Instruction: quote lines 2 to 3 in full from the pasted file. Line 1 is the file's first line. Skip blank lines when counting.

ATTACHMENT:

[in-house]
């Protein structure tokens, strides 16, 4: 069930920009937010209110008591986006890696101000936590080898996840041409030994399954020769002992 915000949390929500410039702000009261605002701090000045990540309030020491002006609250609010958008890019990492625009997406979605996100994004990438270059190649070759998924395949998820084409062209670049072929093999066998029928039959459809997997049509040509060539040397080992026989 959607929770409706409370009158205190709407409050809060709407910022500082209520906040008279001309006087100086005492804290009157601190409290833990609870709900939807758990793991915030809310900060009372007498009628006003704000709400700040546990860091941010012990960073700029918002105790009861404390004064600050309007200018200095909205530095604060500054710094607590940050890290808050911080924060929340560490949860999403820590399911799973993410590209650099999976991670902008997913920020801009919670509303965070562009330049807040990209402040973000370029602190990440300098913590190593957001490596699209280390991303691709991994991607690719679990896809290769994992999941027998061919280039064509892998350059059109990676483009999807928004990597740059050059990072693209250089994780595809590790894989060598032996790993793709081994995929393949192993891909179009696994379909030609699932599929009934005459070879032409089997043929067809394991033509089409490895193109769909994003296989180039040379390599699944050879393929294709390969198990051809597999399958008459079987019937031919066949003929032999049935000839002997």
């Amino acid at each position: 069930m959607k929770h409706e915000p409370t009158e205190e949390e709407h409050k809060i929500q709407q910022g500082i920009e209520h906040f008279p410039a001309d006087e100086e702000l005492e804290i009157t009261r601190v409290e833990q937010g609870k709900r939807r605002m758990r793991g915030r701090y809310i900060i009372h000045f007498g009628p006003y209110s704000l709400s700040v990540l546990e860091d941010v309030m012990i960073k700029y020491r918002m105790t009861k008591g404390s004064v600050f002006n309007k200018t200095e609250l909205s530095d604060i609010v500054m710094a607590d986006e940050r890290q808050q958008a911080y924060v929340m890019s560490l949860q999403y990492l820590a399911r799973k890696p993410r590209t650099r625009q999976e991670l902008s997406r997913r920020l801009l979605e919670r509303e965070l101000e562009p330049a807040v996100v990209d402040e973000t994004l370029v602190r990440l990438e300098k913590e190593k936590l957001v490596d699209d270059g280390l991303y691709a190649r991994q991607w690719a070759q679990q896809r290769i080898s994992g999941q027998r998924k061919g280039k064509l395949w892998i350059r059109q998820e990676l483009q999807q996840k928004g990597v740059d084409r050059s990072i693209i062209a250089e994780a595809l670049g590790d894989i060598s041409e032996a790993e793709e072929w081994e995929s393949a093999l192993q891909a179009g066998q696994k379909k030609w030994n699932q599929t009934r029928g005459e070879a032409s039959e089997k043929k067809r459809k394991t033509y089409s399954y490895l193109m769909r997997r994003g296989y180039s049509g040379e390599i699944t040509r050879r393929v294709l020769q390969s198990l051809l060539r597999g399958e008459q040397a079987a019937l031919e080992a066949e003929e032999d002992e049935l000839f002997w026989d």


């Protein structure tokens, strides 16, 4: 069930920009937010209110008591986006890696101000936590080898996840041409030994399954020769002992 915000949390929500410039702000009261605002701090000045990540309030020491002006609250609010958008890019990492625009997406979605996100994004990438270059190649070759998924395949998820084409062209670049072929093999066998029928039959459809997997049509040509060539040397080992026989 959607929770409706409370009158205190709407409050809060709407910022500082209520906040008279001309006087100086005492804290009157601190409290833990609870709900939807758990793991915030809310900060009372007498009628006003704000709400700040546990860091941010012990960073700029918002105790009861404390004064600050309007200018200095909205530095604060500054710094607590940050890290808050911080924060929340560490949860999403820590399911799973993410590209650099999976991670902008997913920020801009919670509303965070562009330049807040990209402040973000370029602190990440300098913590190593957001490596699209280390991303691709991994991607690719679990896809290769994992999941027998061919280039064509892998350059059109990676483009999807928004990597740059050059990072693209250089994780595809590790894989060598032996790993793709081994995929393949192993891909179009696994379909030609699932599929009934005459070879032409089997043929067809394991033509089409490895193109769909994003296989180039040379390599699944050879393929294709390969198990051809597999399958008459079987019937031919066949003929032999049935000839002997």
């Amino acid at each position: 069930m959607k929770h409706e915000p409370t009158e205190e949390e709407h409050k809060i929500q709407q910022g500082i920009e209520h906040f008279p410039a001309d006087e100086e702000l005492e804290i009157t009261r601190v409290e833990q937010g609870k709900r939807r605002m758990r793991g915030r701090y809310i900060i009372h000045f007498g009628p006003y209110s704000l709400s700040v990540l546990e860091d941010v309030m012990i960073k700029y020491r918002m105790t009861k008591g404390s004064v600050f002006n309007k200018t200095e609250l909205s530095d604060i609010v500054m710094a607590d986006e940050r890290q808050q958008a911080y924060v929340m890019s560490l949860q999403y990492l820590a399911r799973k890696p993410r590209t650099r625009q999976e991670l902008s997406r997913r920020l801009l979605e919670r509303e965070l101000e562009p330049a807040v996100v990209d402040e973000t994004l370029v602190r990440l990438e300098k913590e190593k936590l957001v490596d699209d270059g280390l991303y691709a190649r991994q991607w690719a070759q679990q896809r290769i080898s994992g999941q027998r998924k061919g280039k064509l395949w892998i350059r059109q998820e990676l483009q999807q996840k928004g990597v740059d084409r050059s990072i693209i062209a250089e994780a595809l670049g590790d894989i060598s041409e032996a790993e793709e072929w081994e995929s393949a093999l192993q891909a179009g066998q696994k379909k030609w030994n699932q599929t009934r029928g005459e070879a032409s039959e089997k043929k067809r459809k394991t033509y089409s399954y490895l193109m769909r997997r994003g296989y180039s049509g040379e390599i699944t040509r050879r393929v294709l020769q390969s198990l051809l060539r597999g399958e008459q040397a079987a019937l031919e080992a066949e003929e032999d002992e049935l000839f002997w026989d």